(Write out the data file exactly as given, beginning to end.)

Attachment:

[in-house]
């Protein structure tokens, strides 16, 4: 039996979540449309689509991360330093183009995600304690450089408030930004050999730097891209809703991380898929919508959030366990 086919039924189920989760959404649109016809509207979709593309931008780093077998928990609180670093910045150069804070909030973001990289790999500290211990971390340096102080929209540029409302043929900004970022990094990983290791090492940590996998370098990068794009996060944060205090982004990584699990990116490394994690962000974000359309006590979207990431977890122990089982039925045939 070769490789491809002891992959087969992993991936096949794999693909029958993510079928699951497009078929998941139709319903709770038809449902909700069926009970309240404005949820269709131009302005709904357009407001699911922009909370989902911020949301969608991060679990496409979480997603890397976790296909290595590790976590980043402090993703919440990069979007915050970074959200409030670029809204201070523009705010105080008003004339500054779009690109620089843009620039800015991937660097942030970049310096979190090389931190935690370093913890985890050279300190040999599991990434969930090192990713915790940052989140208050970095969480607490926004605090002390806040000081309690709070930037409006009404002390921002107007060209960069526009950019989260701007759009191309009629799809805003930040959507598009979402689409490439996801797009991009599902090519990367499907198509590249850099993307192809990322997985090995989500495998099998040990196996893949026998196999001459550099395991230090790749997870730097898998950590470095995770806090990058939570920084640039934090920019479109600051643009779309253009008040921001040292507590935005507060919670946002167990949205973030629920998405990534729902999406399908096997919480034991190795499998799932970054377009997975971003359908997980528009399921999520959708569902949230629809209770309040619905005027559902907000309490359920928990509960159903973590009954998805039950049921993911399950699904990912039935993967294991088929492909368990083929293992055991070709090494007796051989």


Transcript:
[in-house]
């Protein structure tokens, strides 16, 4: 039996979540449309689509991360330093183009995600304690450089408030930004050999730097891209809703991380898929919508959030366990 086919039924189920989760959404649109016809509207979709593309931008780093077998928990609180670093910045150069804070909030973001990289790999500290211990971390340096102080929209540029409302043929900004970022990094990983290791090492940590996998370098990068794009996060944060205090982004990584699990990116490394994690962000974000359309006590979207990431977890122990089982039925045939 070769490789491809002891992959087969992993991936096949794999693909029958993510079928699951497009078929998941139709319903709770038809449902909700069926009970309240404005949820269709131009302005709904357009407001699911922009909370989902911020949301969608991060679990496409979480997603890397976790296909290595590790976590980043402090993703919440990069979007915050970074959200409030670029809204201070523009705010105080008003004339500054779009690109620089843009620039800015991937660097942030970049310096979190090389931190935690370093913890985890050279300190040999599991990434969930090192990713915790940052989140208050970095969480607490926004605090002390806040000081309690709070930037409006009404002390921002107007060209960069526009950019989260701007759009191309009629799809805003930040959507598009979402689409490439996801797009991009599902090519990367499907198509590249850099993307192809990322997985090995989500495998099998040990196996893949026998196999001459550099395991230090790749997870730097898998950590470095995770806090990058939570920084640039934090920019479109600051643009779309253009008040921001040292507590935005507060919670946002167990949205973030629920998405990534729902999406399908096997919480034991190795499998799932970054377009997975971003359908997980528009399921999520959708569902949230629809209770309040619905005027559902907000309490359920928990509960159903973590009954998805039950049921993911399950699904990912039935993967294991088929492909368990083929293992055991070709090494007796051989």